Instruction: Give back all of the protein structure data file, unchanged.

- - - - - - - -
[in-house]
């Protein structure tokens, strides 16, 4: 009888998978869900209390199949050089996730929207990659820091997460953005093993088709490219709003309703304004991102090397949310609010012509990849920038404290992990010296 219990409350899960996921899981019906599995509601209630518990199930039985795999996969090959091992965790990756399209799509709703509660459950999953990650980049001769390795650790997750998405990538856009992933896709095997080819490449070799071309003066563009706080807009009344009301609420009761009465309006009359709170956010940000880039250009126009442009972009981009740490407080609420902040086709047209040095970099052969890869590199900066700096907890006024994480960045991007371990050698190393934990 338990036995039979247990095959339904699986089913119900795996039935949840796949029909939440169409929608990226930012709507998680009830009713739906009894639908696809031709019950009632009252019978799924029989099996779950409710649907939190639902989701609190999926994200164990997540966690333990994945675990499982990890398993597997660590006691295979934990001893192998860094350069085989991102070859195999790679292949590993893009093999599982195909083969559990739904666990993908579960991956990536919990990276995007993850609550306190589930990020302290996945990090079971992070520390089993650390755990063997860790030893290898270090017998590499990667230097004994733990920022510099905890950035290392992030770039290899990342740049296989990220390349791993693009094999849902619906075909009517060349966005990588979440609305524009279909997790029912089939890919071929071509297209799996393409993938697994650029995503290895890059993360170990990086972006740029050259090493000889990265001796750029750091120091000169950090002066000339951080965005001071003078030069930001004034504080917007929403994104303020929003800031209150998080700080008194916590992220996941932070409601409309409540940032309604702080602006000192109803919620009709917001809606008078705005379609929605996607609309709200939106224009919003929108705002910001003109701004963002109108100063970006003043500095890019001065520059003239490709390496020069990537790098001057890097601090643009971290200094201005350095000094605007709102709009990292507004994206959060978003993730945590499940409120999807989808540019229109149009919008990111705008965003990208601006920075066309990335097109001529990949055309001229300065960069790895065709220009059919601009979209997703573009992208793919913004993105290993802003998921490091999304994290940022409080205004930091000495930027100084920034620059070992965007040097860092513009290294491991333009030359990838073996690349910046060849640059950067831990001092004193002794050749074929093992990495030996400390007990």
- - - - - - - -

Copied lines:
[in-house]
């Protein structure tokens, strides 16, 4: 009888998978869900209390199949050089996730929207990659820091997460953005093993088709490219709003309703304004991102090397949310609010012509990849920038404290992990010296 219990409350899960996921899981019906599995509601209630518990199930039985795999996969090959091992965790990756399209799509709703509660459950999953990650980049001769390795650790997750998405990538856009992933896709095997080819490449070799071309003066563009706080807009009344009301609420009761009465309006009359709170956010940000880039250009126009442009972009981009740490407080609420902040086709047209040095970099052969890869590199900066700096907890006024994480960045991007371990050698190393934990 338990036995039979247990095959339904699986089913119900795996039935949840796949029909939440169409929608990226930012709507998680009830009713739906009894639908696809031709019950009632009252019978799924029989099996779950409710649907939190639902989701609190999926994200164990997540966690333990994945675990499982990890398993597997660590006691295979934990001893192998860094350069085989991102070859195999790679292949590993893009093999599982195909083969559990739904666990993908579960991956990536919990990276995007993850609550306190589930990020302290996945990090079971992070520390089993650390755990063997860790030893290898270090017998590499990667230097004994733990920022510099905890950035290392992030770039290899990342740049296989990220390349791993693009094999849902619906075909009517060349966005990588979440609305524009279909997790029912089939890919071929071509297209799996393409993938697994650029995503290895890059993360170990990086972006740029050259090493000889990265001796750029750091120091000169950090002066000339951080965005001071003078030069930001004034504080917007929403994104303020929003800031209150998080700080008194916590992220996941932070409601409309409540940032309604702080602006000192109803919620009709917001809606008078705005379609929605996607609309709200939106224009919003929108705002910001003109701004963002109108100063970006003043500095890019001065520059003239490709390496020069990537790098001057890097601090643009971290200094201005350095000094605007709102709009990292507004994206959060978003993730945590499940409120999807989808540019229109149009919008990111705008965003990208601006920075066309990335097109001529990949055309001229300065960069790895065709220009059919601009979209997703573009992208793919913004993105290993802003998921490091999304994290940022409080205004930091000495930027100084920034620059070992965007040097860092513009290294491991333009030359990838073996690349910046060849640059950067831990001092004193002794050749074929093992990495030996400390007990």